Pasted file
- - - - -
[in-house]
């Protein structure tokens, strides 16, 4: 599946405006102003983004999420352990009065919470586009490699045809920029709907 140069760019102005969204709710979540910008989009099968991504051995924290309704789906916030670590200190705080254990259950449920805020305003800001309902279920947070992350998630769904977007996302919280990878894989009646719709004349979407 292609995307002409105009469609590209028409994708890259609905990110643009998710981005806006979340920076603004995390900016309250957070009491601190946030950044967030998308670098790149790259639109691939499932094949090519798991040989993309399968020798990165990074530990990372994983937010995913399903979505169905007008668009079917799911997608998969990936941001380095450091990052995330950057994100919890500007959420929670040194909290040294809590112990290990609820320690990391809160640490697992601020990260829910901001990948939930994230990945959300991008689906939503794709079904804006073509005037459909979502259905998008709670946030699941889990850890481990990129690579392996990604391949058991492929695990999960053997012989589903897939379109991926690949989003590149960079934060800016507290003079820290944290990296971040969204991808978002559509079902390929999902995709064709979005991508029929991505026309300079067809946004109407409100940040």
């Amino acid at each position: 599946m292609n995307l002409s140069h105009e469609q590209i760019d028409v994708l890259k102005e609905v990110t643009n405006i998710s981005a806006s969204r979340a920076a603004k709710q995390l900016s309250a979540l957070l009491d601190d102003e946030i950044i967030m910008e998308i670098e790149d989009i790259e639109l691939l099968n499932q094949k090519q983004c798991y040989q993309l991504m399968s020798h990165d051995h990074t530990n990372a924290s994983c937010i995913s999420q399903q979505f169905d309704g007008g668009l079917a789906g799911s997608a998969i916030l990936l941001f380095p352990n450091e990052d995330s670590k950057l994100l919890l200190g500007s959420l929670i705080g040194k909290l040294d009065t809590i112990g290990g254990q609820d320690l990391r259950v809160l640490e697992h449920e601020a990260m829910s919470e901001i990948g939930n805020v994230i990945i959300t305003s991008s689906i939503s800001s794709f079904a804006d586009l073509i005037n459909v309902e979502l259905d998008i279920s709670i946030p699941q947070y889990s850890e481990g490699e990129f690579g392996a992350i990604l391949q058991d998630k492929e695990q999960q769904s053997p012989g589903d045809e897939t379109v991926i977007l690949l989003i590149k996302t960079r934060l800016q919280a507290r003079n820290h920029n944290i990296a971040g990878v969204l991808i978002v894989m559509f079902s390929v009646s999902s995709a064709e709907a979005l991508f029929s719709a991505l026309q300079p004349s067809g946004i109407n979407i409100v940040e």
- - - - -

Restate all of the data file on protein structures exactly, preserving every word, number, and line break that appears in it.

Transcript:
[in-house]
């Protein structure tokens, strides 16, 4: 599946405006102003983004999420352990009065919470586009490699045809920029709907 140069760019102005969204709710979540910008989009099968991504051995924290309704789906916030670590200190705080254990259950449920805020305003800001309902279920947070992350998630769904977007996302919280990878894989009646719709004349979407 292609995307002409105009469609590209028409994708890259609905990110643009998710981005806006979340920076603004995390900016309250957070009491601190946030950044967030998308670098790149790259639109691939499932094949090519798991040989993309399968020798990165990074530990990372994983937010995913399903979505169905007008668009079917799911997608998969990936941001380095450091990052995330950057994100919890500007959420929670040194909290040294809590112990290990609820320690990391809160640490697992601020990260829910901001990948939930994230990945959300991008689906939503794709079904804006073509005037459909979502259905998008709670946030699941889990850890481990990129690579392996990604391949058991492929695990999960053997012989589903897939379109991926690949989003590149960079934060800016507290003079820290944290990296971040969204991808978002559509079902390929999902995709064709979005991508029929991505026309300079067809946004109407409100940040």
């Amino acid at each position: 599946m292609n995307l002409s140069h105009e469609q590209i760019d028409v994708l890259k102005e609905v990110t643009n405006i998710s981005a806006s969204r979340a920076a603004k709710q995390l900016s309250a979540l957070l009491d601190d102003e946030i950044i967030m910008e998308i670098e790149d989009i790259e639109l691939l099968n499932q094949k090519q983004c798991y040989q993309l991504m399968s020798h990165d051995h990074t530990n990372a924290s994983c937010i995913s999420q399903q979505f169905d309704g007008g668009l079917a789906g799911s997608a998969i916030l990936l941001f380095p352990n450091e990052d995330s670590k950057l994100l919890l200190g500007s959420l929670i705080g040194k909290l040294d009065t809590i112990g290990g254990q609820d320690l990391r259950v809160l640490e697992h449920e601020a990260m829910s919470e901001i990948g939930n805020v994230i990945i959300t305003s991008s689906i939503s800001s794709f079904a804006d586009l073509i005037n459909v309902e979502l259905d998008i279920s709670i946030p699941q947070y889990s850890e481990g490699e990129f690579g392996a992350i990604l391949q058991d998630k492929e695990q999960q769904s053997p012989g589903d045809e897939t379109v991926i977007l690949l989003i590149k996302t960079r934060l800016q919280a507290r003079n820290h920029n944290i990296a971040g990878v969204l991808i978002v894989m559509f079902s390929v009646s999902s995709a064709e709907a979005l991508f029929s719709a991505l026309q300079p004349s067809g946004i109407n979407i409100v940040e």